Rob Davies talks South Africa and the NDP

By on May 11, 2015
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By Ryland Fisher

Trade and Industry Minister Rob Davies, who is at the heart of the transformation of South Africa’s economy, believes that it is important for South Africans to acknowledge their problems and that they have a plan – the National Development Plan (NDP) – to deal with them.

Davies said the NDP talked about the diversification of the South African economy and needed to be seen in conjunction with the Medium-Term Strategic Framework (MTSF), which guides the work of government in line with Vision 2030.

“The NDP and MTSF build on some of the existing work in government and, in our case, the Industrial Policy Action Plan. There’s a line of sight between the work that we are doing and where we need to end up.

“When we came to office in 1994 there was a major change in the world with the phenomenon called globalisation. There were new trade laws and liberalisation which undercut much of the very highly protected and inward-focused industrial economy that existed. We faced a very serious set of challenges.

“In the early years we adapted to that and we attempted to use trade liberalisation as a tool to support more competitiveness in industries and to carve out a bit more space for South African products in export markets.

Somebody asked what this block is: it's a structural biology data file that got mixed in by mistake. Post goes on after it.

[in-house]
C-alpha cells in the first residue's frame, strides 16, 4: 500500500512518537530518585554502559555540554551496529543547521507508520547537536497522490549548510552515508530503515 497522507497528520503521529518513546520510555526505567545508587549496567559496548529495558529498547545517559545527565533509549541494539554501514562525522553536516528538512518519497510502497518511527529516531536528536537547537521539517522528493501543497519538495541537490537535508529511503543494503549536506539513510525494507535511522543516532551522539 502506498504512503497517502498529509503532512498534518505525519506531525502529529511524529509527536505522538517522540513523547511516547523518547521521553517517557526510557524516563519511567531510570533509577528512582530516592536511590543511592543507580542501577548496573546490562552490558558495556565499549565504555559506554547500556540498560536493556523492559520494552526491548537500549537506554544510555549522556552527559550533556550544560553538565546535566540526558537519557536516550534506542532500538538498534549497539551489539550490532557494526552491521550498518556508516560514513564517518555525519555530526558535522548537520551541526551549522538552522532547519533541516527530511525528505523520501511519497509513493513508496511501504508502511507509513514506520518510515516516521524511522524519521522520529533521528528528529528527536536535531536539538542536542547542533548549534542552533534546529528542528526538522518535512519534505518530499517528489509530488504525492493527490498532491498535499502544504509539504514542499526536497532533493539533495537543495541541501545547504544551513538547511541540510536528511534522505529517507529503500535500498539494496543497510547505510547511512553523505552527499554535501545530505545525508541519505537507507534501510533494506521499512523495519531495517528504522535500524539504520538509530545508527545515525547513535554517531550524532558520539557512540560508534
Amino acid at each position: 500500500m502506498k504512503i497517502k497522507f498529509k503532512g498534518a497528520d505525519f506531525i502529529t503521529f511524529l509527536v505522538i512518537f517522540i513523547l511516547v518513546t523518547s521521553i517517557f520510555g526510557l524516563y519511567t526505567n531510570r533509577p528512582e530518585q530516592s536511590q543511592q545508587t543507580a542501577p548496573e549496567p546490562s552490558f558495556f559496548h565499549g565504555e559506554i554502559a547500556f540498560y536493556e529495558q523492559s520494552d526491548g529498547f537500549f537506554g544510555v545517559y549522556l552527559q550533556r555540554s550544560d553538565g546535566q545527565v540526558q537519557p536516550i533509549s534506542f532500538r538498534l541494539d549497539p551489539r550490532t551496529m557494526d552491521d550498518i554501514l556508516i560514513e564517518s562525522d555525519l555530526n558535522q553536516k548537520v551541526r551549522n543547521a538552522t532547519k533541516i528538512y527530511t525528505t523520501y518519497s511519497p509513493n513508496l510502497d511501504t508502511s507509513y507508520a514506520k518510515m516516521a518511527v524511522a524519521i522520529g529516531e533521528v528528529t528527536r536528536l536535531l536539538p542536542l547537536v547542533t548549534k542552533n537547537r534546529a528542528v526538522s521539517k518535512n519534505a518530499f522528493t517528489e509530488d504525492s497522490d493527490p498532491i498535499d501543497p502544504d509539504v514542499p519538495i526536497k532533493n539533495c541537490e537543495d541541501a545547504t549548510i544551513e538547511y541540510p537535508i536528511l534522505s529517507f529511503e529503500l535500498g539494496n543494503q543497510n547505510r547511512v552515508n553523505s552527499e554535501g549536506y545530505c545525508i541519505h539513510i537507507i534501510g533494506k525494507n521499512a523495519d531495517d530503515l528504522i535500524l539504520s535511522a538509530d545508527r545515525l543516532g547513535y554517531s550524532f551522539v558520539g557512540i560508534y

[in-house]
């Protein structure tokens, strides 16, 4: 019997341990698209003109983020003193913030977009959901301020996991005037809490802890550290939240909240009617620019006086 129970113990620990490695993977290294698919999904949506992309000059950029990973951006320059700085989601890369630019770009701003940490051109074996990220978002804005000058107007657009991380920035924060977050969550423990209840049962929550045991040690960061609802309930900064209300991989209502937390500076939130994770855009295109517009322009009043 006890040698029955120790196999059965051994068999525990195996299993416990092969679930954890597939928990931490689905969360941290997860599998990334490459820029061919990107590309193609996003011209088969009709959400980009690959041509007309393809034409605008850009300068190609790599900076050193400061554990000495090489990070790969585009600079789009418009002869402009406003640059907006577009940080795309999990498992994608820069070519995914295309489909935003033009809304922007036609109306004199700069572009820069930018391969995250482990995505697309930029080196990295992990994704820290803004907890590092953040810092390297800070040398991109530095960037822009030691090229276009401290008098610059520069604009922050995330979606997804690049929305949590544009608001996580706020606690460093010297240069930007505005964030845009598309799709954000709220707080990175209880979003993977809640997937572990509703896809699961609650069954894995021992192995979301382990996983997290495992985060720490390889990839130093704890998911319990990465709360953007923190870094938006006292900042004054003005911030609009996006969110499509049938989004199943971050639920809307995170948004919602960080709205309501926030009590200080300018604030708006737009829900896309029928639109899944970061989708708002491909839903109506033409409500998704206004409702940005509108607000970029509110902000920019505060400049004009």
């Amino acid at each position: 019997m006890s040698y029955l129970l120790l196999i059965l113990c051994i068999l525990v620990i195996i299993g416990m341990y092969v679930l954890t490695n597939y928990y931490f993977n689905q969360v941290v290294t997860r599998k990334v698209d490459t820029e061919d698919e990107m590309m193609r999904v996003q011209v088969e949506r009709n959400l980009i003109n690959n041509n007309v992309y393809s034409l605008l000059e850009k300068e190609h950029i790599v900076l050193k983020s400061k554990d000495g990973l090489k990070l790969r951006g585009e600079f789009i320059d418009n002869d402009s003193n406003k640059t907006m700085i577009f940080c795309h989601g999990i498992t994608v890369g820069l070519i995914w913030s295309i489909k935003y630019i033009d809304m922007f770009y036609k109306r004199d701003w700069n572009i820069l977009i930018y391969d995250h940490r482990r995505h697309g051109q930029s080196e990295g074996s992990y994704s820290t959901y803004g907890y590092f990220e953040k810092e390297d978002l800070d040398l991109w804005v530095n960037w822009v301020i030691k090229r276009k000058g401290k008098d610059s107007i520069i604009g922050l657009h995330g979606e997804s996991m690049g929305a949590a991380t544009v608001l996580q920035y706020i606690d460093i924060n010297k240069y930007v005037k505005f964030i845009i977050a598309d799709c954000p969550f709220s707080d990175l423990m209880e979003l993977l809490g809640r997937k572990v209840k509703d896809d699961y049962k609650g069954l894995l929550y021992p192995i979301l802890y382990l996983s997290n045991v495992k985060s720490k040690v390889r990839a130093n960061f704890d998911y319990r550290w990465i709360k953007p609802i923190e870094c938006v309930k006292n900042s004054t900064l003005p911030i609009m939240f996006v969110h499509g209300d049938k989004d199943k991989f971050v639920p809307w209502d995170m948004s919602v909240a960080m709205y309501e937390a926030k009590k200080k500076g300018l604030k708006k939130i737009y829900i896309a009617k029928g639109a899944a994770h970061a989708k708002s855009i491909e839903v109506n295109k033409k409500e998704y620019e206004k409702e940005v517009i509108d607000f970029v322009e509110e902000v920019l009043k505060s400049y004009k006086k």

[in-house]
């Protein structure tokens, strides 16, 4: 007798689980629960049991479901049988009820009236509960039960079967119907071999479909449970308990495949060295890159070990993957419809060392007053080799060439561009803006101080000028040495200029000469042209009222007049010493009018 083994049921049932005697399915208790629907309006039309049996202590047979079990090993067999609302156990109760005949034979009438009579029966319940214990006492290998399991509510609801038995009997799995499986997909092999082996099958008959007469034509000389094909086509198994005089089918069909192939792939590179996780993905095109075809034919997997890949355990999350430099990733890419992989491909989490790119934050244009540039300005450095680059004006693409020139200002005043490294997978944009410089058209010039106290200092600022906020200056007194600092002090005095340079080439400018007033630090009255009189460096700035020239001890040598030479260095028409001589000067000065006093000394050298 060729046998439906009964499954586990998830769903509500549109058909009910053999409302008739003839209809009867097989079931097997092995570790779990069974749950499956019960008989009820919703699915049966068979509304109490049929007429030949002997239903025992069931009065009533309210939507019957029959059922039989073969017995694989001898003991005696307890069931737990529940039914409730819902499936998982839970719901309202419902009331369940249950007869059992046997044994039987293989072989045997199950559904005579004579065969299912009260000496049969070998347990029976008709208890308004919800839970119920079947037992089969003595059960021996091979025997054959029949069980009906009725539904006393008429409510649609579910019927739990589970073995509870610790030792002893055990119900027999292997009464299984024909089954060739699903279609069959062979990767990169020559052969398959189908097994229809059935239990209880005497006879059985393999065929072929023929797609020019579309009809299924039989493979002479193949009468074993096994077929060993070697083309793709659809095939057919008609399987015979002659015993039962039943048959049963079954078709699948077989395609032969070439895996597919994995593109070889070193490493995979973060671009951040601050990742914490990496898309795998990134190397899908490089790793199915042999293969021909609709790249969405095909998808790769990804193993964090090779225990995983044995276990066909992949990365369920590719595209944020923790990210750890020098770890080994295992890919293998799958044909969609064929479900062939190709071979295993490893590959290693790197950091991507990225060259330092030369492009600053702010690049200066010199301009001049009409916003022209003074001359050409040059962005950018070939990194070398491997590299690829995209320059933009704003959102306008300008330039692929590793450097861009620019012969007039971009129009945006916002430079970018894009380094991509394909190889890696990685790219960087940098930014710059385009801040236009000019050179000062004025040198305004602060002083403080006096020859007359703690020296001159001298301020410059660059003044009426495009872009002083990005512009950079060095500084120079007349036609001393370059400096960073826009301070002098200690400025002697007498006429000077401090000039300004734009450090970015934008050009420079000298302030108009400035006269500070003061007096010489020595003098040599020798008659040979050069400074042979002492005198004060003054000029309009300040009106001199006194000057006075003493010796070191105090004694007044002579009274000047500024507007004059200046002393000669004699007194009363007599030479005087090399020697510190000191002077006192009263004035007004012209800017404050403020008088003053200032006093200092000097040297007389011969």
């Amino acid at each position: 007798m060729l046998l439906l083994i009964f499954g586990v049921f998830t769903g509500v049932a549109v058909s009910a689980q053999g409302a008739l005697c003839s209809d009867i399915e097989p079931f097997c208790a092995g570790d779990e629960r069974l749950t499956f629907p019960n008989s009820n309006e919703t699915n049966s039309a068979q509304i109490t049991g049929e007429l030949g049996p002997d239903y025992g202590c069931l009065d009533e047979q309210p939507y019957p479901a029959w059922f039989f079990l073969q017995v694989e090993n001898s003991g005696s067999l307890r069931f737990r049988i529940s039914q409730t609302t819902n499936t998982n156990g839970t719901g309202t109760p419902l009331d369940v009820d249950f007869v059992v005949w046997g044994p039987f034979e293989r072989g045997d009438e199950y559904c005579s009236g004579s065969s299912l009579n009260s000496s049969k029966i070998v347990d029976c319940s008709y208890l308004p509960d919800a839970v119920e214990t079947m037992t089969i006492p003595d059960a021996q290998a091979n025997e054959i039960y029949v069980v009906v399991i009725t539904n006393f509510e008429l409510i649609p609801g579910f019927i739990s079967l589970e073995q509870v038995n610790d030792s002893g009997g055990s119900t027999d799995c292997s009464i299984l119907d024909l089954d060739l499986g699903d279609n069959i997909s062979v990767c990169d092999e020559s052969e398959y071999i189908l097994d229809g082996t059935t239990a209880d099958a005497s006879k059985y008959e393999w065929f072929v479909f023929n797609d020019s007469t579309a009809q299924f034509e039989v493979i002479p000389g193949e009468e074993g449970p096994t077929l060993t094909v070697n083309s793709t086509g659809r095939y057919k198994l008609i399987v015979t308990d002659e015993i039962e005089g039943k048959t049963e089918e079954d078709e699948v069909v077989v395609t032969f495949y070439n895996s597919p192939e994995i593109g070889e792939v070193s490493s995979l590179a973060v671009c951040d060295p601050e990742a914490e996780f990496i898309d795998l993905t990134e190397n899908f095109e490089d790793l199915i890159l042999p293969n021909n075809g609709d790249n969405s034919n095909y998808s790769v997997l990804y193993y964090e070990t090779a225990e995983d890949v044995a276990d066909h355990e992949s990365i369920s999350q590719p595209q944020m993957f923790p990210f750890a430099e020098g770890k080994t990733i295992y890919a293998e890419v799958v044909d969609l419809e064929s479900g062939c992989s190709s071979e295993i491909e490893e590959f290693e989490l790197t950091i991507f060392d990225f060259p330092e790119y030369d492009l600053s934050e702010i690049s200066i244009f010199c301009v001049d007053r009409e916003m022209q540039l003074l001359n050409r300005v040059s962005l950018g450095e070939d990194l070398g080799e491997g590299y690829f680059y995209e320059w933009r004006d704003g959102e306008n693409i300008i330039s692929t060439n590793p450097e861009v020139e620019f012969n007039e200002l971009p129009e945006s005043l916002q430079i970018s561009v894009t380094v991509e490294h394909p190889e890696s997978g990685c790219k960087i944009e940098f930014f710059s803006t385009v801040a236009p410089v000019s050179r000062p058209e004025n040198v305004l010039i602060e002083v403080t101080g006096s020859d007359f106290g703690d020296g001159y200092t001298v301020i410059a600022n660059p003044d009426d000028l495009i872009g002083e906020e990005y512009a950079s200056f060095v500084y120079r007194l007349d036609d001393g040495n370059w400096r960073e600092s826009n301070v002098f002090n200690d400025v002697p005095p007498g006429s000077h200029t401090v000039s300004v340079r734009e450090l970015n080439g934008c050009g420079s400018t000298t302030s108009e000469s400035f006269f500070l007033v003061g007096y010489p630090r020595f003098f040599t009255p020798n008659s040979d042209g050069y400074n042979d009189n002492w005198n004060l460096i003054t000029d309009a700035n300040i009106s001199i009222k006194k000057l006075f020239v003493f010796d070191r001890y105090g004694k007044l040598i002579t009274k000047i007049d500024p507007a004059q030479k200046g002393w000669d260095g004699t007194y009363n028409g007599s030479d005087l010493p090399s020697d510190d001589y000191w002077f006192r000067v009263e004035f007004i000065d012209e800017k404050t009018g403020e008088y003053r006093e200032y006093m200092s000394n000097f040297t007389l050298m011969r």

“For some of the quarters in the period from 1994, there was growth of five percent but this was in a minority of the quarters. Where we are now is that we have to make structural changes. We cannot occupy that kind of place in the global division of labour. We have to move up the value chain.

“Countries that are successful, except for very small economies or ones with small populations or one with huge resources like oil, have all passed through a stage of value addition, including manufacturing. More than 60 percent of oil trade is now intermediate products.

“The worst place where you can be in the global division of labour is where we were historically. This is why we have to support reindustrialisation. Through industrial development, we can move up the value chain. Our trade policy stance is informed by that fundamental reality of industrial development.

“We are focusing on regional integration, not to prioritise institutional arrangements that deepen integration within existing communities but rather to broaden integration across the regional communities with the eventual destination of a continental free trade area but also recognising that tariff arrangements are not on their own going to crack it.”

For the full interview see Vision 2030, published July 2015 – please contact Fiona Wakelin at Topco Media for further enquiries.

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